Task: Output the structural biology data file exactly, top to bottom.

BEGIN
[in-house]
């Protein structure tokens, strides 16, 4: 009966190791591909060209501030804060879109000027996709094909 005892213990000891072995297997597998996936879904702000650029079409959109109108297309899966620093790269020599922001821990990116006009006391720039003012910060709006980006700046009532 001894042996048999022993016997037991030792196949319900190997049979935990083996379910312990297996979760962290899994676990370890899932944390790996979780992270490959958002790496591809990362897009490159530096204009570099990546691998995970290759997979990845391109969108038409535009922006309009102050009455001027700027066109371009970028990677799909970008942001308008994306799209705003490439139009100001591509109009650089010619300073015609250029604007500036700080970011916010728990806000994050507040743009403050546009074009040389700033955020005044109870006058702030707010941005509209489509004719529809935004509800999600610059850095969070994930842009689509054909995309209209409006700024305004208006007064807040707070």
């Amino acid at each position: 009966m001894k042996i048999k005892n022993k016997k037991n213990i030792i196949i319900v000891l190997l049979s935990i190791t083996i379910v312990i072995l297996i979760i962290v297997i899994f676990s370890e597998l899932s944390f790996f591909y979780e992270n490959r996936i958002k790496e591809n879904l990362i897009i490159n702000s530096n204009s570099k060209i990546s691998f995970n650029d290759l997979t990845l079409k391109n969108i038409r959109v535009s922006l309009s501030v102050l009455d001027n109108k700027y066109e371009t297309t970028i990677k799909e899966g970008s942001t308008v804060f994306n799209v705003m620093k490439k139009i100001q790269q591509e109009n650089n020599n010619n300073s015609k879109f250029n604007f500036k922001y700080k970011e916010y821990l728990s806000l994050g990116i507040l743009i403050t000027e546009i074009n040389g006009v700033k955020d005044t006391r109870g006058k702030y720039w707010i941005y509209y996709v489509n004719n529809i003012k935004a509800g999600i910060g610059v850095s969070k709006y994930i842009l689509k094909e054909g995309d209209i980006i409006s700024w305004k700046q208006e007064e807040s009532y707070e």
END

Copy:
[in-house]
């Protein structure tokens, strides 16, 4: 009966190791591909060209501030804060879109000027996709094909 005892213990000891072995297997597998996936879904702000650029079409959109109108297309899966620093790269020599922001821990990116006009006391720039003012910060709006980006700046009532 001894042996048999022993016997037991030792196949319900190997049979935990083996379910312990297996979760962290899994676990370890899932944390790996979780992270490959958002790496591809990362897009490159530096204009570099990546691998995970290759997979990845391109969108038409535009922006309009102050009455001027700027066109371009970028990677799909970008942001308008994306799209705003490439139009100001591509109009650089010619300073015609250029604007500036700080970011916010728990806000994050507040743009403050546009074009040389700033955020005044109870006058702030707010941005509209489509004719529809935004509800999600610059850095969070994930842009689509054909995309209209409006700024305004208006007064807040707070």
């Amino acid at each position: 009966m001894k042996i048999k005892n022993k016997k037991n213990i030792i196949i319900v000891l190997l049979s935990i190791t083996i379910v312990i072995l297996i979760i962290v297997i899994f676990s370890e597998l899932s944390f790996f591909y979780e992270n490959r996936i958002k790496e591809n879904l990362i897009i490159n702000s530096n204009s570099k060209i990546s691998f995970n650029d290759l997979t990845l079409k391109n969108i038409r959109v535009s922006l309009s501030v102050l009455d001027n109108k700027y066109e371009t297309t970028i990677k799909e899966g970008s942001t308008v804060f994306n799209v705003m620093k490439k139009i100001q790269q591509e109009n650089n020599n010619n300073s015609k879109f250029n604007f500036k922001y700080k970011e916010y821990l728990s806000l994050g990116i507040l743009i403050t000027e546009i074009n040389g006009v700033k955020d005044t006391r109870g006058k702030y720039w707010i941005y509209y996709v489509n004719n529809i003012k935004a509800g999600i910060g610059v850095s969070k709006y994930i842009l689509k094909e054909g995309d209209i980006i409006s700024w305004k700046q208006e007064e807040s009532y707070e």